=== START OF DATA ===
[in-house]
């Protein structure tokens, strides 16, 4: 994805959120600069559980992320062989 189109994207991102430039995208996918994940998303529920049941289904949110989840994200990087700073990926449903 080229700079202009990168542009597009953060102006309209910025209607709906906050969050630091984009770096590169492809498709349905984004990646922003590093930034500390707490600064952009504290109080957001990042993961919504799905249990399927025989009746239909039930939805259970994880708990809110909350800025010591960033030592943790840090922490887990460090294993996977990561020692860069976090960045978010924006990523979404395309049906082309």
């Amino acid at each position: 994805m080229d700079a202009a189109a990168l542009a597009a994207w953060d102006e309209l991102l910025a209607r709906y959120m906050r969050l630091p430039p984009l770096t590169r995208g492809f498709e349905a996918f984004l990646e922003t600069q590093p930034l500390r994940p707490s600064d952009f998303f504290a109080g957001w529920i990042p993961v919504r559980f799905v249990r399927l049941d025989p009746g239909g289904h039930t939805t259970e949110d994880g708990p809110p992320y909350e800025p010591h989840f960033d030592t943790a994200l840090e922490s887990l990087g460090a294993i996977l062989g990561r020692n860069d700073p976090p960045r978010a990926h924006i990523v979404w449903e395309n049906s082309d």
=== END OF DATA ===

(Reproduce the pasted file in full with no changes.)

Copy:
[in-house]
């Protein structure tokens, strides 16, 4: 994805959120600069559980992320062989 189109994207991102430039995208996918994940998303529920049941289904949110989840994200990087700073990926449903 080229700079202009990168542009597009953060102006309209910025209607709906906050969050630091984009770096590169492809498709349905984004990646922003590093930034500390707490600064952009504290109080957001990042993961919504799905249990399927025989009746239909039930939805259970994880708990809110909350800025010591960033030592943790840090922490887990460090294993996977990561020692860069976090960045978010924006990523979404395309049906082309």
């Amino acid at each position: 994805m080229d700079a202009a189109a990168l542009a597009a994207w953060d102006e309209l991102l910025a209607r709906y959120m906050r969050l630091p430039p984009l770096t590169r995208g492809f498709e349905a996918f984004l990646e922003t600069q590093p930034l500390r994940p707490s600064d952009f998303f504290a109080g957001w529920i990042p993961v919504r559980f799905v249990r399927l049941d025989p009746g239909g289904h039930t939805t259970e949110d994880g708990p809110p992320y909350e800025p010591h989840f960033d030592t943790a994200l840090e922490s887990l990087g460090a294993i996977l062989g990561r020692n860069d700073p976090p960045r978010a990926h924006i990523v979404w449903e395309n049906s082309d």